A group of high-profile healthcare systems are not waiting around for the new Center for Medicare and Medicaid Innovation to tell them what works in terms of improving quality and reducing costs. Instead, they're taking matters into their own hands, launching their own collaborative.
Cleveland Clinic, Dartmouth-Hitchcock, Denver Health, Geisinger Health System, Intermountain Healthcare and Mayo Clinic will join The Dartmouth Institute for Health Policy and Clinical Practice to share data on outcomes, quality and costs across many common, yet expensive, conditions and treatments.
The collaborative will focus first on eight conditions and treatments where costs have risen quickly in recent years. The conditions and treatments, which vary widely in quality and outcomes across the country, include: knee replacements, diabetes, heart failure, asthma, weight loss surgery, labor and delivery, spine surgery, and depression.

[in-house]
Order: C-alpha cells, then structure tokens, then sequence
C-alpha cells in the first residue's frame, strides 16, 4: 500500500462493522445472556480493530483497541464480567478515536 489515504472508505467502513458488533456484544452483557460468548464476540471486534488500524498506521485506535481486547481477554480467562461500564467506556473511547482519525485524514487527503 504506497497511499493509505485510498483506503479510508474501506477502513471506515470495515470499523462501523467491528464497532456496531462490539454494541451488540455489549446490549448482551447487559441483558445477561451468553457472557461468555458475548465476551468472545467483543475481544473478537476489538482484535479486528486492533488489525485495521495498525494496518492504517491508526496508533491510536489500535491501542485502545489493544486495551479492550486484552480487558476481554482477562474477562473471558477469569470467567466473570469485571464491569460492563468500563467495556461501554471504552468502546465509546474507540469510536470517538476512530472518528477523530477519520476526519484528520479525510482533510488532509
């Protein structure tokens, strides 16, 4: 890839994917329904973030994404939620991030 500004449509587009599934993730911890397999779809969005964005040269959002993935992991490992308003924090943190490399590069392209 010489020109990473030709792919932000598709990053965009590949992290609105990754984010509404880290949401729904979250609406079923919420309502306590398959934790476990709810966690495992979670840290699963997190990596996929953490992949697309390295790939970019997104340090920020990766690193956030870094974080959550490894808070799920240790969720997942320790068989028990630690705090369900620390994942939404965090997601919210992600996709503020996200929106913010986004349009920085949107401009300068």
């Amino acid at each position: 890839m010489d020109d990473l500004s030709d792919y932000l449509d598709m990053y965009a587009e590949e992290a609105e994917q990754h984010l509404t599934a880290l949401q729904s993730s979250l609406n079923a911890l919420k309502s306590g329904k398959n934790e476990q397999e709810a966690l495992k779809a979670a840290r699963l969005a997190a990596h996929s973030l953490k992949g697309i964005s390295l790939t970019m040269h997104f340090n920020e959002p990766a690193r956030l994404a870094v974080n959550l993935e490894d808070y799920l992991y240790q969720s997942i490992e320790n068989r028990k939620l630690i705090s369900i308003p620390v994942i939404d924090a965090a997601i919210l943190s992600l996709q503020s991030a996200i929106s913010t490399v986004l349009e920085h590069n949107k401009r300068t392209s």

The six healthcare systems care for a combined patient population of more than 10 million. Their goal is to identify best practices and optimal care models that can be replicated across the country.
The collaborative first will tackle total knee replacement, a procedure that is performed more than 300,000 times a year and can cost up to $24,000 per surgery. In early 2011, the partners will begin work on defining best practices in diabetes and heart failure care.
Dr. James Weinstein, director of the Dartmouth Institute, which will coordinate data sharing and analysis, seemed to suggest that the collaborative could grow. "It would be enormously valuable to have the broadest geographic and demographic representation in the sharing of outcomes and experience," he said in a statement.
To learn more:
- read the Dartmouth Institute's press release